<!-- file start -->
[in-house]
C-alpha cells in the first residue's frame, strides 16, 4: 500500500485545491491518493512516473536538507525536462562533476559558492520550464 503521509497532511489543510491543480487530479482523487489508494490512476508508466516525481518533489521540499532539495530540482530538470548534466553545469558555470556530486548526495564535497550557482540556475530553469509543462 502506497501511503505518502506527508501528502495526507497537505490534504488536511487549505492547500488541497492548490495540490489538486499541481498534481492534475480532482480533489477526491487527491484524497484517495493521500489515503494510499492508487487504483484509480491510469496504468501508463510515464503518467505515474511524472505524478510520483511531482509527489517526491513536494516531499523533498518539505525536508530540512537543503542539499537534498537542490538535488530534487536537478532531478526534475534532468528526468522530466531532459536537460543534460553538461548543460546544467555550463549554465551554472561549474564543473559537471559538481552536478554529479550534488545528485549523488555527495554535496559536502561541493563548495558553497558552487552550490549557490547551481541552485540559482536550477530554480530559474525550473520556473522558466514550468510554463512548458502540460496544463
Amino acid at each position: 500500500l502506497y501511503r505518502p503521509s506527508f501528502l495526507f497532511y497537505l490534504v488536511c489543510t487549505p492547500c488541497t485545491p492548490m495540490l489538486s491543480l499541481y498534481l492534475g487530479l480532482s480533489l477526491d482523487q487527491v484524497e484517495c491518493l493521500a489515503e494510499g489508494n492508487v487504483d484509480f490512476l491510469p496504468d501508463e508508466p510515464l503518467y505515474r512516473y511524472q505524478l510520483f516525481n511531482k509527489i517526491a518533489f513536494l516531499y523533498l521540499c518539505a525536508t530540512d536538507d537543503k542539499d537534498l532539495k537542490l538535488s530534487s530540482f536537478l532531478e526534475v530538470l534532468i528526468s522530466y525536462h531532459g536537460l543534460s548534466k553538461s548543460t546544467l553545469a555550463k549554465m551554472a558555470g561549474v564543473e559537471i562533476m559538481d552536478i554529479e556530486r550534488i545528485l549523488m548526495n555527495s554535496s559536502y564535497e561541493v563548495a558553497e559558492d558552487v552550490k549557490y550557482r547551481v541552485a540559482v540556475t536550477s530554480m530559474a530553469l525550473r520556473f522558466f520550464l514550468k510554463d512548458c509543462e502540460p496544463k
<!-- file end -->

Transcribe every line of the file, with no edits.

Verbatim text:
[in-house]
C-alpha cells in the first residue's frame, strides 16, 4: 500500500485545491491518493512516473536538507525536462562533476559558492520550464 503521509497532511489543510491543480487530479482523487489508494490512476508508466516525481518533489521540499532539495530540482530538470548534466553545469558555470556530486548526495564535497550557482540556475530553469509543462 502506497501511503505518502506527508501528502495526507497537505490534504488536511487549505492547500488541497492548490495540490489538486499541481498534481492534475480532482480533489477526491487527491484524497484517495493521500489515503494510499492508487487504483484509480491510469496504468501508463510515464503518467505515474511524472505524478510520483511531482509527489517526491513536494516531499523533498518539505525536508530540512537543503542539499537534498537542490538535488530534487536537478532531478526534475534532468528526468522530466531532459536537460543534460553538461548543460546544467555550463549554465551554472561549474564543473559537471559538481552536478554529479550534488545528485549523488555527495554535496559536502561541493563548495558553497558552487552550490549557490547551481541552485540559482536550477530554480530559474525550473520556473522558466514550468510554463512548458502540460496544463
Amino acid at each position: 500500500l502506497y501511503r505518502p503521509s506527508f501528502l495526507f497532511y497537505l490534504v488536511c489543510t487549505p492547500c488541497t485545491p492548490m495540490l489538486s491543480l499541481y498534481l492534475g487530479l480532482s480533489l477526491d482523487q487527491v484524497e484517495c491518493l493521500a489515503e494510499g489508494n492508487v487504483d484509480f490512476l491510469p496504468d501508463e508508466p510515464l503518467y505515474r512516473y511524472q505524478l510520483f516525481n511531482k509527489i517526491a518533489f513536494l516531499y523533498l521540499c518539505a525536508t530540512d536538507d537543503k542539499d537534498l532539495k537542490l538535488s530534487s530540482f536537478l532531478e526534475v530538470l534532468i528526468s522530466y525536462h531532459g536537460l543534460s548534466k553538461s548543460t546544467l553545469a555550463k549554465m551554472a558555470g561549474v564543473e559537471i562533476m559538481d552536478i554529479e556530486r550534488i545528485l549523488m548526495n555527495s554535496s559536502y564535497e561541493v563548495a558553497e559558492d558552487v552550490k549557490y550557482r547551481v541552485a540559482v540556475t536550477s530554480m530559474a530553469l525550473r520556473f522558466f520550464l514550468k510554463d512548458c509543462e502540460p496544463k